(Editor’s note: Francis Moran is managing partner of marketing firm Francis Moran & Associates. This story originally appeared on his blog.)
Not too long ago, I was tickled by an email that read “We’ve been looking at involving a PR firm … and our first thought was ‘That guy with the hair and mustache.” I quickly posted it on Twitter and, in my haste, added a snappy hashtag (#BrandingWorks). What I didn’t realize at the time was I was making the same common mistake I often accuse marketers — even branding experts — of making.
The prospect that sent me that email remembered how I look. I will be the first to admit that a red — okay, rapidly graying — pony tail, full-but-tidy beard and what used to be a curly moustache do tend to set me apart from the average corporate consultant, even in the less-buttoned-down realm of marketing. Based on how I look, he was able to easily remember who I am.
He wasn’t, however, looking for a pony-tailed, bearded guy; he was, in fact, looking for a PR firm. And, because of whatever impression about my abilities as a PR guy that I had left with him during a past engagement, he immediately thought of me.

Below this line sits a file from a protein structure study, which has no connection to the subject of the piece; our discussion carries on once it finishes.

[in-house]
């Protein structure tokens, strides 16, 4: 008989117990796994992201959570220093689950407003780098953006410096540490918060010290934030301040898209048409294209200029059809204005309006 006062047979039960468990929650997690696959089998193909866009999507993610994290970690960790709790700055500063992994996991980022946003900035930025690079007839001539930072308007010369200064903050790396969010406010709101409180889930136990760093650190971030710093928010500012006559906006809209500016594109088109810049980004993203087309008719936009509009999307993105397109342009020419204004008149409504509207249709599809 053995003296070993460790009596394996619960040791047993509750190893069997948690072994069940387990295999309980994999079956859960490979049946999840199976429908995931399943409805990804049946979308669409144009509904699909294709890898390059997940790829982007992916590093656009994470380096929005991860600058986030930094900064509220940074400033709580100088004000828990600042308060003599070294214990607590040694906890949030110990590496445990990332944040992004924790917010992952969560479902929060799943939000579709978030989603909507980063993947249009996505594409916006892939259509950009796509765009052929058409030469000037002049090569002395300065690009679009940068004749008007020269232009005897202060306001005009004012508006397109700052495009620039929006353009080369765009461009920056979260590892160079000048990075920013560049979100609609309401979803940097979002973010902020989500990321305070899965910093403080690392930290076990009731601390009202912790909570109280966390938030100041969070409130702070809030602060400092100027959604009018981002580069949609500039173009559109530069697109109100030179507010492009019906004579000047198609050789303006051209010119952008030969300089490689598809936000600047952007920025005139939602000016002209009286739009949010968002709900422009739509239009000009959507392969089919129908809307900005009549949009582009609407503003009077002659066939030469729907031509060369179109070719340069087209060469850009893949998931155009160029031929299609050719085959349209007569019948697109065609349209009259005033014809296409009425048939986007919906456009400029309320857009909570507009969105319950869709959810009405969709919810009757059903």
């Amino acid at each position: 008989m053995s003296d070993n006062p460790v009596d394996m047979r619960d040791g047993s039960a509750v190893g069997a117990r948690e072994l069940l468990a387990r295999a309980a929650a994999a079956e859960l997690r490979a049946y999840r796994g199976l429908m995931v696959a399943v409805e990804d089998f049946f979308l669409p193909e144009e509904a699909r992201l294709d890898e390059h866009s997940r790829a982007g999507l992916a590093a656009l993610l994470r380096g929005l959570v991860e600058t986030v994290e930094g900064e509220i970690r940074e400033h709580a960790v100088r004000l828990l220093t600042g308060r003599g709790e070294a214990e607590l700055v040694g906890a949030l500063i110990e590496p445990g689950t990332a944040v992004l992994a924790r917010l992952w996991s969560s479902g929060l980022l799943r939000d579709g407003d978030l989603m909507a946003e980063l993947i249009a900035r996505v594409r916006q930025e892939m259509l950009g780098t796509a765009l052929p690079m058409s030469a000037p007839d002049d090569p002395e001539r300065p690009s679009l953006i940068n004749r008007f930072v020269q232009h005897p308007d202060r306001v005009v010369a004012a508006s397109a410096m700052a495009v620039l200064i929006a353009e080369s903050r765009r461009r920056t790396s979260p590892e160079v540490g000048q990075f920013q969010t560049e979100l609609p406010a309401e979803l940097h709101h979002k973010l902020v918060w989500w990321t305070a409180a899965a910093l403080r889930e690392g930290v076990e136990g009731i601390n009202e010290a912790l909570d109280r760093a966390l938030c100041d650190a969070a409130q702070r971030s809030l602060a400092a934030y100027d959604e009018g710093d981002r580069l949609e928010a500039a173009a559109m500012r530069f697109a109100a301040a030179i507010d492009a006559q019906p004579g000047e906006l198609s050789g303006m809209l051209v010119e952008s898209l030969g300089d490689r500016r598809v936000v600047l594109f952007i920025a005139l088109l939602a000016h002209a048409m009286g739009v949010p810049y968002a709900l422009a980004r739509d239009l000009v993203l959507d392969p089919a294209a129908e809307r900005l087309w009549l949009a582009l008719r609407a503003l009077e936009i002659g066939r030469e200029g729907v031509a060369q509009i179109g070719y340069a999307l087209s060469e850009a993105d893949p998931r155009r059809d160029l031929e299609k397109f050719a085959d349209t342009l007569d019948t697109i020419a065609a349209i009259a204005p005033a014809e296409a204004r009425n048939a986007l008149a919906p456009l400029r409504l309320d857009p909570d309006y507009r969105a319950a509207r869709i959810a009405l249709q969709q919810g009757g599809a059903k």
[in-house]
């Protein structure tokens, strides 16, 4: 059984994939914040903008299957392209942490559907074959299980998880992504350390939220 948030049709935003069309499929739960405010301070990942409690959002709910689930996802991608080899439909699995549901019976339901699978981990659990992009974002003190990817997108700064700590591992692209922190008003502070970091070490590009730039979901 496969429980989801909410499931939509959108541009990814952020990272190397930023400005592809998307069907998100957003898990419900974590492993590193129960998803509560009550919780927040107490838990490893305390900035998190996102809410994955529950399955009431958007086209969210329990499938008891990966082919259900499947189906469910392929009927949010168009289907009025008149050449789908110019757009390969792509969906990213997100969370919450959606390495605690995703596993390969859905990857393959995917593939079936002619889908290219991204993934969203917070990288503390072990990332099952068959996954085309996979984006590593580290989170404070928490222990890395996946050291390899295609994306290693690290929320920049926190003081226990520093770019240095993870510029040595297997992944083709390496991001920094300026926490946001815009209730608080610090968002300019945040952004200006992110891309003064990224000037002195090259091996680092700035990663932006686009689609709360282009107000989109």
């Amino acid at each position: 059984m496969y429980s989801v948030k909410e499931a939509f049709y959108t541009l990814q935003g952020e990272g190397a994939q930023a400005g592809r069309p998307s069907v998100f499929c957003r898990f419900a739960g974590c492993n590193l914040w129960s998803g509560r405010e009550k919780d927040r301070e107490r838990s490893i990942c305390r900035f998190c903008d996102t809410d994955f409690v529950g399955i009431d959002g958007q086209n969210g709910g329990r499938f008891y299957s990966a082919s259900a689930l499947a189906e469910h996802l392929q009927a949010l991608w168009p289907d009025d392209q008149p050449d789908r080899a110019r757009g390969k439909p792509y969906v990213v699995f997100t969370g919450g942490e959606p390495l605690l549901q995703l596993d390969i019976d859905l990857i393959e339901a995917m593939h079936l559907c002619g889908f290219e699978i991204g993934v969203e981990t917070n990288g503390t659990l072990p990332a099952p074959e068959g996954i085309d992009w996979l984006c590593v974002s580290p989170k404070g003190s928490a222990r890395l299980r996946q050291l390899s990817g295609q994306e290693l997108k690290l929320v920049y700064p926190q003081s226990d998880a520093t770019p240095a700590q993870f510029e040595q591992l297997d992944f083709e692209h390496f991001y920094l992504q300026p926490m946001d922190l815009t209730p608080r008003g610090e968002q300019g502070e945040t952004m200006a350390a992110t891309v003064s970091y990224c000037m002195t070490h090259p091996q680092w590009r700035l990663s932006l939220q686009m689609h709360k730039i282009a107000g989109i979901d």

In that nutshell, then, you have the difference between branding and visual identity, something that, as I mentioned above, many marketers and not a few so-called branding experts often confuse.
The best explanation of branding I have ever heard came from Ram Shriram, an early investor in Google whose pithy and dead-on definition I will never forget. “Branding,” he said, “Is what people think about you when you’re not there.”
That’s exactly what happened with my prospect. In my absence, this chap thinks of me as a good person to turn to for their new PR requirements. That’s my brand to him and, thankfully, it’s both clearly memorable and what I would want it to be in this instance.
How I look, arguably also memorable, is my visual identity. And, while it might contribute to my brand — successfully, if it suggests I’m not a conventional thinker — it ain’t my brand.
Far too often, marketers confuse one with the other, with the result that the so-called branding strategies they develop for their clients are actually little more than graphic standards manuals that explain why the various elements of the company’s visual identity exist and how they’re going to be governed.
Many of these manuals further torque the error by seeking to define the company’s brand, and this is where the exercise becomes even more misguided.
Companies don’t define their brand; the marketplace does that for them. The most any company can do is define a set of brand attributes by which it would like to be known and then do its very best to live up to those attributes, something I call the company’s “brand promise.”
The degree to which the company lives up to its brand promise in every single thing it does is exactly the degree to which it will be branded by the marketplace as it would want to be.